World military expenditure in 2010 is estimated to have been $1630 billion, an increase of 1.3 per cent in real terms.* The region with the largest increase in military spending was South America, with a 5.8 per cent increase, reaching a total of $63.3 billion, according to new data published today by Stockholm International Peace Research Institute (SIPRI)

 



The United States still exceptional in military spending


Although the rate of increase in US military spending slowed in 2010—to 2.8 per cent compared to an annual average increase of 7.4 per cent between 2001 and 2009, the global increase in 2010 is almost entirely down to the United States, which accounted for $19.6 billion of the $20.6 billion global increase.

‘The USA has increased its military spending by 81 per cent since 2001, and now accounts for 43 per cent of the global total, six times its nearest rival China. At 4.8 per cent of GDP, US military spending in 2010 represents the largest economic burden outside the Middle East’, states Dr Sam Perlo-Freeman, Head of the SIPRI Military Expenditure Project.

 

 

Rainfall? ..... Seriously? ..... Rainfall?

Submitted by Roanman on Tue, 04/12/2011 - 16:42

 

Wanna know why some of these countries just flat can't get it together when it comes to creating a democratic society?

Just what the hell is their problem?

Is it culture?

Genetics?

Theology?

 

What?

 

The following is the opening paragraph from a paper by Stephen Haber and Victor A. Menaldo titled Rainfall, Human Capital and Democracy.

The map comes from World Climate Maps.

The entire 59 page paper which by the way I read (I would not lie ..... about reading) can be accessed here.

You have to fool around joining up and stuff, but it's free and seemingly spam free.

 

Why are some societies characterized by enduring democracy while other societies are persistently autocratic?

We show that there is a systematic, non-linear relationship between rainfall levels and regime types in the post-World War II world:

stable democracies overwhelmingly cluster in a band of moderate rainfall (550 to 1300 mm of precipitation per year); persistent autocracies overwhelmingly cluster in deserts and semi-arid environments (0 to 550 mm per year) and in the tropics (above 1300 mm per year).

 

 

We also show that rainfall does not work on regime types directly, but does so through the its impact on the level and distribution of human capital. Specifically, crops that are both easily storable and exhibit modest economies of scale in production grow well under moderate amounts of rainfall.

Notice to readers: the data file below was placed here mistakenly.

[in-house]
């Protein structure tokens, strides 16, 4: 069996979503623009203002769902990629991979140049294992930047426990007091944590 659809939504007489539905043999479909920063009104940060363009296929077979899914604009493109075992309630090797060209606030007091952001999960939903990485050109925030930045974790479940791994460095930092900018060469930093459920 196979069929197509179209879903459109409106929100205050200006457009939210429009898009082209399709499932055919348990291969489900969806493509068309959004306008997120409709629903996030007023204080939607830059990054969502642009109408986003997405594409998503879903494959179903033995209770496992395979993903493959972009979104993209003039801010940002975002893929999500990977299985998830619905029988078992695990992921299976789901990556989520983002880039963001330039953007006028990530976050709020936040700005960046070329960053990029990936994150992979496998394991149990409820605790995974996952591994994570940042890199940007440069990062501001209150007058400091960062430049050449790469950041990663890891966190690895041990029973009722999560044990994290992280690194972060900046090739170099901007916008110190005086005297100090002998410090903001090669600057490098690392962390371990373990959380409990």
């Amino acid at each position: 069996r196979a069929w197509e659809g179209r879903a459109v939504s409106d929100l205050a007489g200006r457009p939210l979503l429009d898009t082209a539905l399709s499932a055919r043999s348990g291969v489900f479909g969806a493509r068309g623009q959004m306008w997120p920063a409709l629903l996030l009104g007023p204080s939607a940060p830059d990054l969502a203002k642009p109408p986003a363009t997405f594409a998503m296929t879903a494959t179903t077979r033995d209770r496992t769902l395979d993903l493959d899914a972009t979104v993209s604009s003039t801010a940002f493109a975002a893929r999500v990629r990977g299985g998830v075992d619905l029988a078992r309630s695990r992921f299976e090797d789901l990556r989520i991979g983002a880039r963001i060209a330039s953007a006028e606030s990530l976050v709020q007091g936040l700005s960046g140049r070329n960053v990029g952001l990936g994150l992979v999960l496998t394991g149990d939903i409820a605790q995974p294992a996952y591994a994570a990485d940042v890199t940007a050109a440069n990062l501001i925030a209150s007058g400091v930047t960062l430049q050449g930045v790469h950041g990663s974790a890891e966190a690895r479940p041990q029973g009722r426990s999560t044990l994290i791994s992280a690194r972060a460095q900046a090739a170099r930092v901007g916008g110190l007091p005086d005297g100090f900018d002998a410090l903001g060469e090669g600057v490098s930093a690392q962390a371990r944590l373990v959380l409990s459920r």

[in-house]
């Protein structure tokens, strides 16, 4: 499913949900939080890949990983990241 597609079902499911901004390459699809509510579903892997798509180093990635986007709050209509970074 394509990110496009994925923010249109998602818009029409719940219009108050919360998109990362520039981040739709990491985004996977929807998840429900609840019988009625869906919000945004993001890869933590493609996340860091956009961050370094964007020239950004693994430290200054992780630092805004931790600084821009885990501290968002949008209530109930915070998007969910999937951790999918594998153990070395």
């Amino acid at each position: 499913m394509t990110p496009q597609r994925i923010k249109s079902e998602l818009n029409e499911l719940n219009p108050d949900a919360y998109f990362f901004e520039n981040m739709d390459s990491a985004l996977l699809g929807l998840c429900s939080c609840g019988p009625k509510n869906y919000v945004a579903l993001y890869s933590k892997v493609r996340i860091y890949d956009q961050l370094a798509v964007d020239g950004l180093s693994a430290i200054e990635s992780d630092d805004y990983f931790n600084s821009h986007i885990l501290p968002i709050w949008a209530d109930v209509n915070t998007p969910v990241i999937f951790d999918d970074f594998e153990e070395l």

The modal production unit is a family farm that can accumulate surpluses. In such an economy there are incentives to make intergenerational investments in human capital. A high level and broad distribution of human capital makes democratic consolidation more likely.

 

Here are some excerpts from the paper.

 

Briefly stated, the world’s liberal democracies are situated in climate zones where the level of rainfall permitted the advent of an agricultural system based on grains and legumes, which are characterized both by a high degree of storability and modest economies of scale in production.

Conversely, high storability and small minimum efficient scales of production do not characterize the crops that can be grown in other climate zones. In deserts, it is not possible to grow anything, except under special circumstances that dramatically raise the scale of production—a subject to which we shall return at some length.

It is, of course, possible to grow food in the tropics—but what can be grown either has very low degrees of storability (e.g. tree crops, such as bananas) or is characterized by extremely large scale economies in production (e.g. sugar cane).

Those specific features of grains and legumes created conditions that favored societies composed of family farmers, as opposed to societies composed of nomadic Bedouins or coerced plantation workers.

High storability and small minimum efficient scales of production generated surpluses that could not be arrogated by political elites bent on political centralization. This structure of agricultural production therefore created incentives for economic specialization, trade, and inter-generational investments in human capital.

 

Over the course of long periods of time those outcomes of an agricultural system based on storable crops with modest scale economies in production gave rise to societies characterized by high levels and broad distributions of human capital.